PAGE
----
Spain’s new centre-right party is not a liberal guardian of the country’s future
Spain’s two-party political system is on the verge of ending. For the last forty-years, since the death of Franco, Spanish voters have provided either the left or right with a mandate, sometimes a majority, to govern. However, if polling data for the election on December 20th is correct, the Popular Party (PP), who swept to victory in 2011, will not gain a parliamentary majority and one of two new political parties - Podemos or Ciudadanos - will help govern Spain.
Thankfully for the ruling PP, one of these parties is amenable to their philosophy, and they are lying just behind them in the polls. Ciudadanos - ‘Citizens’ in English - was formed in Barcelona in 2006 where they gained three seats in the Catalan parliament. This year their support has skyrocketed. They are currently the second largest party in the Catalan parliament; their leader, Albert Rivera, has the highest personal ratings of all the leaders, and according to a poll published on Friday they are the country’s second most popular party.
But where exactly should this new party be placed on Spain’s political spectrum? While Ciudadanos has only stood in regional Catalan elections before and is not even a decade old, many commentators have begun the assessment by looking at its manifesto.
Based on their economic proposals, Ciudadanos are in the political centre. Their plans for a tax-credit style system to top-up earnings below the minimum wage and a fixed long-term employment contract to end the large amount of temporary ones are two popular policies. Unlike their fellow newcomers they are not calling for large investment packages to stimulate the economy, rather they want to cut corporation tax, lower income tax, abolish red tape. Their social policies too reflect a liberal inclination: they want to legalise soft drugs and prostitution.
But are conclusions reached only on the basis of their quickly produced manifesto reliable? Should other elements be considered when trying to understand such a young party? Like the dramatic rise of UKIP in Britain, should we take its manifesto at its word?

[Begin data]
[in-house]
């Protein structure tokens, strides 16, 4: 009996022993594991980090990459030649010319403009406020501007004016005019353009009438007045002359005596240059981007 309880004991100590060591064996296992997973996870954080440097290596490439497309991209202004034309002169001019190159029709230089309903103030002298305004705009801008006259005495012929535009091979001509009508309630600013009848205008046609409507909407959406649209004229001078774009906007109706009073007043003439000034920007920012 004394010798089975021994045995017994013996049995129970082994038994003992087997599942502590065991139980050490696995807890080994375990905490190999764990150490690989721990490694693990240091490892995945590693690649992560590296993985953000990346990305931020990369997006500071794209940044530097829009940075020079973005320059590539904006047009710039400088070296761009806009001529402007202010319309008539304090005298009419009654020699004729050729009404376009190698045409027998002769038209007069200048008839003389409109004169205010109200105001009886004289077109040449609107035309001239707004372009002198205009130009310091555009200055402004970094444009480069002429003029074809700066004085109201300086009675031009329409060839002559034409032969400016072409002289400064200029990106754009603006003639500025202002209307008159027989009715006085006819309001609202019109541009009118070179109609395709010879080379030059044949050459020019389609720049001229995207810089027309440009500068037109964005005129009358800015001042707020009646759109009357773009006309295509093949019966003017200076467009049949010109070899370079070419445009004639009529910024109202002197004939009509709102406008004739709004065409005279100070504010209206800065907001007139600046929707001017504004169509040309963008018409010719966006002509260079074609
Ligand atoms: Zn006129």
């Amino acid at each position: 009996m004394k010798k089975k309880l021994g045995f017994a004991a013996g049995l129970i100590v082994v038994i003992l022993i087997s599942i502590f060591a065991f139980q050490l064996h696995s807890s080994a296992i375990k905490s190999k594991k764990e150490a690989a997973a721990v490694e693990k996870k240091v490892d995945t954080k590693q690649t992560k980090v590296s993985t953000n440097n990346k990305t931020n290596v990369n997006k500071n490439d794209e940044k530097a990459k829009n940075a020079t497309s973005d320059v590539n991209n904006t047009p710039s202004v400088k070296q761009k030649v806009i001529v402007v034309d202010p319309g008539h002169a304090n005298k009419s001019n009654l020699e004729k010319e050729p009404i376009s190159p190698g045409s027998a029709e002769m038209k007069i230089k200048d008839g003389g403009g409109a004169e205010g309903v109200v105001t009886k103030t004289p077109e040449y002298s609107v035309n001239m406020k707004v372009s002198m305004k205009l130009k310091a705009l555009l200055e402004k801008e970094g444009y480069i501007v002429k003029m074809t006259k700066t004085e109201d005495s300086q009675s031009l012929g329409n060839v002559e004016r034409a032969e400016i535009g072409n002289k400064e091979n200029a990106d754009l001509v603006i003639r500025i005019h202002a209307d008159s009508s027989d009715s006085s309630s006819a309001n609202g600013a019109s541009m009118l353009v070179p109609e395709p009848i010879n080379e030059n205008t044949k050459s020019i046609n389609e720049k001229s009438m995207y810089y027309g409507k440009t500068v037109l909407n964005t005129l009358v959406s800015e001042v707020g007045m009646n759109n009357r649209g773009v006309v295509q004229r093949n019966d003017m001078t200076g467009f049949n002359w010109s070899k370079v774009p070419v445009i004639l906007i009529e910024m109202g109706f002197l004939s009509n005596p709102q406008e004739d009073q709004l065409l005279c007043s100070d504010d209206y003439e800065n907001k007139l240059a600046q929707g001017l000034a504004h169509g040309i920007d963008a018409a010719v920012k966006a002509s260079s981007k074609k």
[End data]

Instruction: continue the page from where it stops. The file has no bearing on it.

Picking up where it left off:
Anger over persistent cases of corruption and calls for politics to be more transparent, inclusive and open to ‘citizens’ has produced an urgent desire for change in Spain
Ciudadanos’ electoral success has only been recent. Until becoming the second biggest party in the Catalan parliament a few months ago, they only held three seats from 2006 until this year’s election. During this time their parliamentary behaviour provides an alternative interpretation of their politics: in October 2013, Ciudadanos walked out a parliamentary session after a motion to condemn totalitarian regimes, including Franco, was tabled. They also put forward a bill to ban the burka in Catalonia and proposed a 12-week abortion term limit that could only be extended in exceptional circumstances such as cases of rape or serious health risks to the mother.
As with other upstart parties across Europe, social media has helped shine a light on what the opinions of its lesser-known members of its team think. For example, on Saturday, a Cuidadanos party spokesman in Murcia, the southeast of Spain, tweeted to his followers not forget about the “Feminnazi laws,” “open doors to immigrants,” and “the payouts ‘for existing’ that these immigrants and other layabouts receive.” Moreover, in 2013 their deputy in the Catalan parliament, Manuel Villegas, argued for the withdrawal of health coverage for immigrants without resident permits.
Furthermore, its impressive performance in the polls - they registered just 3.1 percent in January but 19 percent at the beginning of December - has been down from absorbing votes from the right. According to one poll 42.8 percent of its supporters have come from one party: the PP.
The political space Ciudadanos are now occupying has been created by an economic recovery that failed to bring unemployment below 20%. It’s a recovery that raised the number of temporary contracts and lowered average annual earnings. Anger over persistent cases of corruption and calls for politics to be more transparent, inclusive and open to ‘citizens’ has produced an urgent desire for change in Spain.
Podemos, who reached 27 percent in the polls last year, have seen their support decline over the year due to various reasons, the most significant being an association with Syriza. Yet as a party they are providing not only more comprehensive solutions to the economic crisis but also providing a set of social policies that extend the right to abortion for under 18s in cases of abuse who find themselves in a situation of vulnerability at home - parental consent in this case would be required. Furthermore they wish to guarantee healthcare coverage to undocumented immigrants.
After next Sunday’s elections, as the Spanish go off on their Christmas holidays, Ciudadanos and the PP look likely thrash out a deal for a five-year government. The liberalisation of prostitution and drugs are almost certain to take a backseat, while issues of immigration and women’s rights are likely to be debated. The party that is likely to help govern on such huge decisions appears not to be one of a convincing liberal tradition. Their time in the Catalan chamber, which has shown their intolerant beliefs as well the prejudices of their new supporters, help us see more of their agenda. Judgements that rush to see Ciudadanos as a party of the centre are unwise, and do not recognise the winds of right-wing populism that have blown it in the past. So let’s make sure we remember that breaking the two party system in Spain will not necessarily mean a break from the right.
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